“All this reeks of is political opportunism and that's what defines Kirsten Gillibrand's career,” one Democratic strategist said. “Why wasn't she talking about Bill ClintonWilliam (Bill) Jefferson Clinton'Teflon Don' avoids the scorn of the 'family values' GOP — again Impeaching the president: At what cost, and by what method? The Evergreen State and the soul of the Democratic Party MORE when he was helping her during her various races for the House and Senate? And would she be talking about Bill Clinton today if Hillary ClintonHillary Diane Rodham Clinton'Teflon Don' avoids the scorn of the 'family values' GOP — again Don't expect Trump-sized ratings for Democratic debates Ocasio-Cortez on Biden: 'I think that he's not a pragmatic choice' MORE was president? I think we all know the answer.”

When it came to Franken, Gillibrand was “twisting in the wind until the goose was cooked and then saw an opportunity,” the strategist added. 

Brent Budowsky, a longtime Democratic aide and columnist for The Hill, acknowledged that the New York senator has played a “leading role against sexual abuse … which is very positive and admired." But he said behind the scenes, “there are some Democrats who did not appreciate the way she went after Bill Clinton.”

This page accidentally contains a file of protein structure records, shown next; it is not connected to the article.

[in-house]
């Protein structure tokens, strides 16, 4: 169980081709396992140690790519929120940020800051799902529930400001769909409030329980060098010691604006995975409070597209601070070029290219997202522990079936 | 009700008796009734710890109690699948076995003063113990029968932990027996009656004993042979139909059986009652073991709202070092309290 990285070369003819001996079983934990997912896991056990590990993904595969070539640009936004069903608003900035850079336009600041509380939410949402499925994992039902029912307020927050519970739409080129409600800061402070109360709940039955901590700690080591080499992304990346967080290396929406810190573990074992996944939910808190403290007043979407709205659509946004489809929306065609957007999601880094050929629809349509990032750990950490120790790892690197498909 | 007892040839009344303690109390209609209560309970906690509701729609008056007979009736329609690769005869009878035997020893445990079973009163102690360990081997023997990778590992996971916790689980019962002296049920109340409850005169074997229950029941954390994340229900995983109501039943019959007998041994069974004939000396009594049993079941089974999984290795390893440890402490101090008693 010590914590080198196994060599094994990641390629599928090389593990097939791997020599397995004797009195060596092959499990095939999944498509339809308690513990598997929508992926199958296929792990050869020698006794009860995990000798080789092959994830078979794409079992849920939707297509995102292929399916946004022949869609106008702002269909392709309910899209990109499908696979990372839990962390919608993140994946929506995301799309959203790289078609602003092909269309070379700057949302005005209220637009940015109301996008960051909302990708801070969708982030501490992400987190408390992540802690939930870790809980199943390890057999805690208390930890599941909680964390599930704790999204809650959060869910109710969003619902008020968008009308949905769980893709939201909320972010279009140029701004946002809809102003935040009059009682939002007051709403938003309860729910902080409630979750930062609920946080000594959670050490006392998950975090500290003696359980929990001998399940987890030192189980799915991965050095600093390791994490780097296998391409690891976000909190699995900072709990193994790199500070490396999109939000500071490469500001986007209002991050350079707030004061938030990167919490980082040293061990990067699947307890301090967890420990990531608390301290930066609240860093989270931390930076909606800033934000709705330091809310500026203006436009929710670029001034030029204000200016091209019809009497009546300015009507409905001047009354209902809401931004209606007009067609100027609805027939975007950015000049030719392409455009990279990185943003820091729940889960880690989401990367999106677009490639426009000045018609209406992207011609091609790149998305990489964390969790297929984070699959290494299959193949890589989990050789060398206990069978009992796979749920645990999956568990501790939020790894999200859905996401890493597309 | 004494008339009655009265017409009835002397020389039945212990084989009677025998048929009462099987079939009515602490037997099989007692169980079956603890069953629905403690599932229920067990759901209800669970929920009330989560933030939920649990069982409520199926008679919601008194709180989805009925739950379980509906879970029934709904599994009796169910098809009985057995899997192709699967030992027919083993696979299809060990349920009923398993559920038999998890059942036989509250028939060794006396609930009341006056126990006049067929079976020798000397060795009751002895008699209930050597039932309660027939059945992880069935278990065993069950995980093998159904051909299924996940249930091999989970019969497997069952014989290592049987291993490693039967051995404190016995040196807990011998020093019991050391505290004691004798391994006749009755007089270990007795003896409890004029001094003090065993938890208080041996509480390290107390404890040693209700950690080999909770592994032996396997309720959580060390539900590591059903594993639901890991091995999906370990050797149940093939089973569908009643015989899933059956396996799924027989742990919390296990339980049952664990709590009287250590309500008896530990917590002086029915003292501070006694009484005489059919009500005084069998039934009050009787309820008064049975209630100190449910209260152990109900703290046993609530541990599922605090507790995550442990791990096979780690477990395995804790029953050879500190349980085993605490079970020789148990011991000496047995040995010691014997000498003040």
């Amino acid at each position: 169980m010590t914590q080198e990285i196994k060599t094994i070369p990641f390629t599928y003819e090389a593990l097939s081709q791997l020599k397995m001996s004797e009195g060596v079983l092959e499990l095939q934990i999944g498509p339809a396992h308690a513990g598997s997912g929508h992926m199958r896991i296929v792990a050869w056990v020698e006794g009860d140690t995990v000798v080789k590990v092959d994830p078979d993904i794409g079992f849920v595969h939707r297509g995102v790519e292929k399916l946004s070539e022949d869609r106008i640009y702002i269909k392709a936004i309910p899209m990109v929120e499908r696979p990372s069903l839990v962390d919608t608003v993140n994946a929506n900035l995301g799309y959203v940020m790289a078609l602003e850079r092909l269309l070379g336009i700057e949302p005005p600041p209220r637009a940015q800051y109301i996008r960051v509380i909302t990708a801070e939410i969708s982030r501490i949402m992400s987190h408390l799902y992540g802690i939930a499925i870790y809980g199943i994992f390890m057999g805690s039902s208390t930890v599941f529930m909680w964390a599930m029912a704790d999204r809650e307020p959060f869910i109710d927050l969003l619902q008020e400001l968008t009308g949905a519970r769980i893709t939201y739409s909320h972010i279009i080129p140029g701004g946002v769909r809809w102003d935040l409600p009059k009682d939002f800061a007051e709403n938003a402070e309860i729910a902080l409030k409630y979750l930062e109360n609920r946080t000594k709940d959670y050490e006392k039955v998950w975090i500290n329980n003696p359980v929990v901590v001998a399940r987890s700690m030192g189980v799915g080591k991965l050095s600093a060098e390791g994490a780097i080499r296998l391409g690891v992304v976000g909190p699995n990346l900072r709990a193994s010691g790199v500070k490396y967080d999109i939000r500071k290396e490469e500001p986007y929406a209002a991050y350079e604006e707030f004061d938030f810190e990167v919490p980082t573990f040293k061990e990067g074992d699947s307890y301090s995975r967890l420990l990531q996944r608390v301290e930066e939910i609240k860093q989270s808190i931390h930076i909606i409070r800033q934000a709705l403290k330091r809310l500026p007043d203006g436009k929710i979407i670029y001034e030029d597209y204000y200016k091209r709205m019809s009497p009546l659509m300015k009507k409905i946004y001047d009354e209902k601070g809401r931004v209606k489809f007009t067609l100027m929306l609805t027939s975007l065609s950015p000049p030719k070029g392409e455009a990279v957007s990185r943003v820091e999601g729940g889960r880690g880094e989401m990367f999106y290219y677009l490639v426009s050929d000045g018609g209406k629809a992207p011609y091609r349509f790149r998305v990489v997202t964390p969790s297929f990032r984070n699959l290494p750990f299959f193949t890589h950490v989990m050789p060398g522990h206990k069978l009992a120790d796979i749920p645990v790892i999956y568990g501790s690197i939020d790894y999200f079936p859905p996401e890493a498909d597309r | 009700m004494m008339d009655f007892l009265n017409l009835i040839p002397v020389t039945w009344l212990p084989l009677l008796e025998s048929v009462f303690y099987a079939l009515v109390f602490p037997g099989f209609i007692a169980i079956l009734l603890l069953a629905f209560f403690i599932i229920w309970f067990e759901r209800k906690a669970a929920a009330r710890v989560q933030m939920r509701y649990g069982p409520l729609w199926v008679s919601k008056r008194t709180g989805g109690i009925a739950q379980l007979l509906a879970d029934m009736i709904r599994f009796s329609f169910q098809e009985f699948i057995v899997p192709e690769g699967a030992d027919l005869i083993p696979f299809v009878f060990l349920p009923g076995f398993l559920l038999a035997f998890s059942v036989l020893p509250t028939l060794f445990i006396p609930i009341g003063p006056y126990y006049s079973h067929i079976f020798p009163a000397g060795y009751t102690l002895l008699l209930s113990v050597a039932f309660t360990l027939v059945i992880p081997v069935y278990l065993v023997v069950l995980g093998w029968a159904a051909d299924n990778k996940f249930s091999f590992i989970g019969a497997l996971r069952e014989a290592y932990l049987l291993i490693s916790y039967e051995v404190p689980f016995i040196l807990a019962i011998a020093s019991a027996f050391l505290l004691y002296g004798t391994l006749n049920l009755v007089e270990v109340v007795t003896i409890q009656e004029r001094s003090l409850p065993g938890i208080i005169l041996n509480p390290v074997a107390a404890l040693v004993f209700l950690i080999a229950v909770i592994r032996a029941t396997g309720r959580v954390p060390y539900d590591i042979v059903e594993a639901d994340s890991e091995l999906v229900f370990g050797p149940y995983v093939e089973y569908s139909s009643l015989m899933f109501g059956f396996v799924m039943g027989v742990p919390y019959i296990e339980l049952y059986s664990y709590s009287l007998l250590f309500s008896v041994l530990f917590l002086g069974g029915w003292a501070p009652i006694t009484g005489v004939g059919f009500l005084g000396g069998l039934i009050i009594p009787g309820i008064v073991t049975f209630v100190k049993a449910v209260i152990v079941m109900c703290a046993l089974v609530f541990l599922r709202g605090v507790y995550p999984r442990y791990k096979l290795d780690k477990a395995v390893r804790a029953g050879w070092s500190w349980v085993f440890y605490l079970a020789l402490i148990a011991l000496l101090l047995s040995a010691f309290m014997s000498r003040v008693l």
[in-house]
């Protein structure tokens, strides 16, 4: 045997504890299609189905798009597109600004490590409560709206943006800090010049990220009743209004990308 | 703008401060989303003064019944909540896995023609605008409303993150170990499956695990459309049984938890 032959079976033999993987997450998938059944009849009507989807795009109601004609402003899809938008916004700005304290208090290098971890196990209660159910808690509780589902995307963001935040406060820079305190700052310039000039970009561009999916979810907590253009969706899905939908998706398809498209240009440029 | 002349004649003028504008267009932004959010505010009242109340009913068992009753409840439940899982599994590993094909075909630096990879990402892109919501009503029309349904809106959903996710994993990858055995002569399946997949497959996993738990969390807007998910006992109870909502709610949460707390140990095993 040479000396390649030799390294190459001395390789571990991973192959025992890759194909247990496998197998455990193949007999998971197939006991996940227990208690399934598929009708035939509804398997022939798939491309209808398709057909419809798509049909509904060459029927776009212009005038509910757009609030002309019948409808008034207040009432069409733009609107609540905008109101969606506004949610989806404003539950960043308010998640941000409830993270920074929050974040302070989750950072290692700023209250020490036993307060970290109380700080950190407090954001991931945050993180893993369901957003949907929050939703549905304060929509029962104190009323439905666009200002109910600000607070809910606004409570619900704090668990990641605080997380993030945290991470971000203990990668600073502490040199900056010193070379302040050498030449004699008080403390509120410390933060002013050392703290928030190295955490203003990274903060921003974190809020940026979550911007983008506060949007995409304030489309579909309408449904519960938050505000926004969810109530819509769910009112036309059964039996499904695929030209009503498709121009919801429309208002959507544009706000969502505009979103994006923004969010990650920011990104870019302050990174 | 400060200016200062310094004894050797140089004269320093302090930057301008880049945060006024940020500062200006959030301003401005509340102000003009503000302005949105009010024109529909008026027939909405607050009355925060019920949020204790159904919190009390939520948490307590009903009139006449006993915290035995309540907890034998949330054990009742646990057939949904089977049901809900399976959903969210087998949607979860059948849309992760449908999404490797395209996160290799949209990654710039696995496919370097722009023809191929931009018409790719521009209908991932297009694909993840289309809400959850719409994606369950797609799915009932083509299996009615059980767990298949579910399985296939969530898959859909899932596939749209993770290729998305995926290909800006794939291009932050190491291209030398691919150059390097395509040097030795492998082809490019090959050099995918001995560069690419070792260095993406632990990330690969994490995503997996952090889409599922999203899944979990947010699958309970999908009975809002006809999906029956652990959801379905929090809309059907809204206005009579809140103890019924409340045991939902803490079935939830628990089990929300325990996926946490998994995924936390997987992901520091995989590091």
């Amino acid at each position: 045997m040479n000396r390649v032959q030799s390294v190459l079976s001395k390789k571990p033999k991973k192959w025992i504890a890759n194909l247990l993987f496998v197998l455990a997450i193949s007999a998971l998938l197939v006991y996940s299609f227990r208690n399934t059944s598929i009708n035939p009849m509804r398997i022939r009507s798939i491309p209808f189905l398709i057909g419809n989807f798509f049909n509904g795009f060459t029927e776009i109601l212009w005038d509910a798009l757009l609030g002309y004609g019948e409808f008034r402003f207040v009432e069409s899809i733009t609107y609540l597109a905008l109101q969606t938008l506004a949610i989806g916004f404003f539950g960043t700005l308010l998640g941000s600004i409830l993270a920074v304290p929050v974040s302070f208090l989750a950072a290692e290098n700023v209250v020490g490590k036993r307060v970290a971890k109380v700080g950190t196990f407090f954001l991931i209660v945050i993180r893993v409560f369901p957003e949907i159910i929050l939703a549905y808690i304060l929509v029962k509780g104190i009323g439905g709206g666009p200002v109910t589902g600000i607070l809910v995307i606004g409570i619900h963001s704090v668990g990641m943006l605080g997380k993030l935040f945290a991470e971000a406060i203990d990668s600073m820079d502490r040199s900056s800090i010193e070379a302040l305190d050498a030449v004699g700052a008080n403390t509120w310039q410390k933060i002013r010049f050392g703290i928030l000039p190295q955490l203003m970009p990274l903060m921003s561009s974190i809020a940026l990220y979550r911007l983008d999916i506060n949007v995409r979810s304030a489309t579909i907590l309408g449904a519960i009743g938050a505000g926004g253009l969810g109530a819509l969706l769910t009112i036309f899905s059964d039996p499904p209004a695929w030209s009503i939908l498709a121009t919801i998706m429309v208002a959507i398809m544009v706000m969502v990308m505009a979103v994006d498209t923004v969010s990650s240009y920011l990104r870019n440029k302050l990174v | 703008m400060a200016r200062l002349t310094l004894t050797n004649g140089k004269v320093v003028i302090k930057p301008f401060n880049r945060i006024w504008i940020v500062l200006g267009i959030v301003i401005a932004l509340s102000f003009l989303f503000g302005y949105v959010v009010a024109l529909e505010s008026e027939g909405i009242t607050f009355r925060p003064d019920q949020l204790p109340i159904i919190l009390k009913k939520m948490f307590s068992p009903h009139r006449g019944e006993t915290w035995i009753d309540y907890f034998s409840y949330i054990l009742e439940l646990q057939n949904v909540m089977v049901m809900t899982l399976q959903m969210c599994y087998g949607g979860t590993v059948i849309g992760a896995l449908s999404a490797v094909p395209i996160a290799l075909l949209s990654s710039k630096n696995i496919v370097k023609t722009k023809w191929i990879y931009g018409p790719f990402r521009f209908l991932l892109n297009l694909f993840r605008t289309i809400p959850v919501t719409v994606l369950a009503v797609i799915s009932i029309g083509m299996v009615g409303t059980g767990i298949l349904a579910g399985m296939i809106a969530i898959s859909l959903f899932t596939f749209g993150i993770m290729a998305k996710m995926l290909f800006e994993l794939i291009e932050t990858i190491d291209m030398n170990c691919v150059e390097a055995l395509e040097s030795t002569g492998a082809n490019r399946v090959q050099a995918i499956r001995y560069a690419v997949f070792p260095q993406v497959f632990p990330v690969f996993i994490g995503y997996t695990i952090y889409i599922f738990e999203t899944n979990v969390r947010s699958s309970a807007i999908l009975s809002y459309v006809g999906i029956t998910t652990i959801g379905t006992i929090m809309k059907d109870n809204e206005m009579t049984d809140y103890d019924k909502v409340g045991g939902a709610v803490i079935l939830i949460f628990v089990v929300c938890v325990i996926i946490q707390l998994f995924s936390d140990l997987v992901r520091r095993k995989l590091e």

He suggested the pressure on Franken helped Democrats gain the high ground against Republicans, but that it also won her criticism from some in the party.

Some of the criticism has been public and harsh.

Hours after she told The New York Times that the president should have resigned, Hillary Clinton’s longtime communications adviser, Philippe Reines, took to Twitter to blast her. 

“Ken Starr spent $70 million on a consensual blowjob. Senate voted to keep [President Clinton]. But not enough for you @SenGillibrand?” Reines tweeted. “Over 20 yrs you took the Clintons’ endorsements, money and seat. Hypocrite. Interesting strategy for 2020 primaries, best of luck.”